Playing our part in creating a net zero future20th April 2021
Confronting the increasing threat of cyberattacks against electricity infrastructure21st April 2021
The next decade has the potential to be revolutionary for the country’s electricity system. We have the potential to meet the challenge of the climate crisis with innovation and cooperation that will be an example for others.
EirGrid has a pivotal role to play. We have been set a task by the Government – to get the electricity system ready for a future without fossil fuels like coal, oil, peat and gas. Specifically, we have been asked to prepare for 70% of Ireland’s electricity coming from renewable sources by 2030. This is a key step towards the aim of Ireland having net-zero carbon emissions by 2050.
EirGrid embraces this challenge and we will explain how we will meet it through the publication of our “Shaping Our Electricity Future” roadmap later in 2021.
The purpose of the roadmap is to advise and guide the Government, regulator, industry stakeholders and consumers on the optimal pathway to deliver our ultimate ambition for a renewables-based power system, while maintaining an affordable, secure, and reliable power system.
Crucially, the roadmap will help us to identify the key initiatives required to reach the next stage in this ambition, namely achieving 70% renewable energy by 2030.
The grid will require unprecedented change in the next ten years. Over this time, we project that Ireland will require the connection of up to 10,000 megawatts (MW) of additional renewable generation by 2030. This power will have to be generated, connected to the grid, and delivered throughout the island.
In 2020, demand for electricity was twice the amount used in 1990. Yet that demand will increase again – potentially by 50% – in the next 10 years. These projections are based on the increasing use of electricity for transport and heating. But it also reflects the increasing demand for electricity from high-volume users. These include pharmaceutical plants, high-tech manufacturing and data centres.
There are several ways to approach these twin challenges, and they have different outcomes. “Shaping Our Electricity Future” is about finding a balance between the benefits and potential impacts of each approach.
The transition to clean electricity will affect everyone in Ireland and will sometimes be difficult. Because of this, we are hosting a nationwide consultation process to find an agreed approach to reach the 2030 targets. We want to collaborate with the public and stakeholders.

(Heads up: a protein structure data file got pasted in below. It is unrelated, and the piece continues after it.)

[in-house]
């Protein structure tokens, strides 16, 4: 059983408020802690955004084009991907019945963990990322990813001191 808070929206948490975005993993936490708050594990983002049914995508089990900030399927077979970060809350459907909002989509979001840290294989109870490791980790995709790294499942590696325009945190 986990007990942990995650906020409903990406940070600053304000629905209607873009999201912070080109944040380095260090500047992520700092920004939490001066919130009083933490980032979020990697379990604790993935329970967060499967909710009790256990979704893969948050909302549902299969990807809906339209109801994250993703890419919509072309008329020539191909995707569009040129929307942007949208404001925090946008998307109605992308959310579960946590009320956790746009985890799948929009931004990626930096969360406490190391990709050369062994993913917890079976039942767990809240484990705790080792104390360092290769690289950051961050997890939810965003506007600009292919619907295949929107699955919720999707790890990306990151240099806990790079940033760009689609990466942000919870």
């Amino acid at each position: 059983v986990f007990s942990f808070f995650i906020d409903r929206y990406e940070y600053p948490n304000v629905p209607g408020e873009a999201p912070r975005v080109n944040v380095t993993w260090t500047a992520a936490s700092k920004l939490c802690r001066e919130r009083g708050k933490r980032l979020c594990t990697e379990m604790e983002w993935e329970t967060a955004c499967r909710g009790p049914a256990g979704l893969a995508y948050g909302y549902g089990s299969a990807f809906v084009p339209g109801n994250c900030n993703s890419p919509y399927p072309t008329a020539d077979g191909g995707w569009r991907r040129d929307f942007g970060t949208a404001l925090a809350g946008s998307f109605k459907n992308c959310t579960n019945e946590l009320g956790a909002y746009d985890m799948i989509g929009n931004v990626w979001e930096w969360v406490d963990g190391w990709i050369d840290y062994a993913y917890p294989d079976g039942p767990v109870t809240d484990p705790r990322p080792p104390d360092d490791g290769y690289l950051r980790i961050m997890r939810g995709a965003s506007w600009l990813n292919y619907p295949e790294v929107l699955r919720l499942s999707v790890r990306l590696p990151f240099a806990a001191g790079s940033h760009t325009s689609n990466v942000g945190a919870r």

We have identified four draft approaches and we are canvassing the views of industry and the public in order to help shape our final strategy.
- Generation-Led: Put clean generation close to where most power is used.
- Developer-Led: Let developers decide where to locate clean generation.
- Technology-Led: Try new ways to move clean power across the country.
- Demand-Led: Put large electricity users close to sources of clean power.
One thing is clear; the electricity grid needs to be made stronger and more flexible. This requires a decade of grid development projects. Without this work, Ireland won’t be able to rely on a secure supply of electricity, and we can’t have 70% of this power coming from clean sources by 2030.
Preparing Ireland’s grid for the future of clean electricity will be one of the largest projects in the history of Ireland’s power system. It will have potential costs running to billions of euro – but the scale of the final cost will depend on the approach we take.
EirGrid, as the operators of the grid, will play a key role, but we cannot deliver this goal on our own. This is a target that will require developments across the entire electricity sector. From generators, from regulators, from government, from ESB Networks, and from large-scale energy users.
All key players will need to work together, and there will need to be flexibility and innovation from all. In fact, some of the four draft approaches we propose are dependent on what other organisations can do to make this target possible.
Because of this, and of the complexity of this ten-year transition, the four draft approaches are not standalone solutions. Given the scale and challenge of this task, our final plan is likely to include elements of all four approaches, led by one of them.
This will not be an easy journey, and it will not come without challenges or sacrifices. As a society, we need to decide what we value for ourselves, and for our children. We can make a meaningful difference to a global crisis, but it will mean embracing and accepting change, potentially on your own doorstep.
Group Chief Executive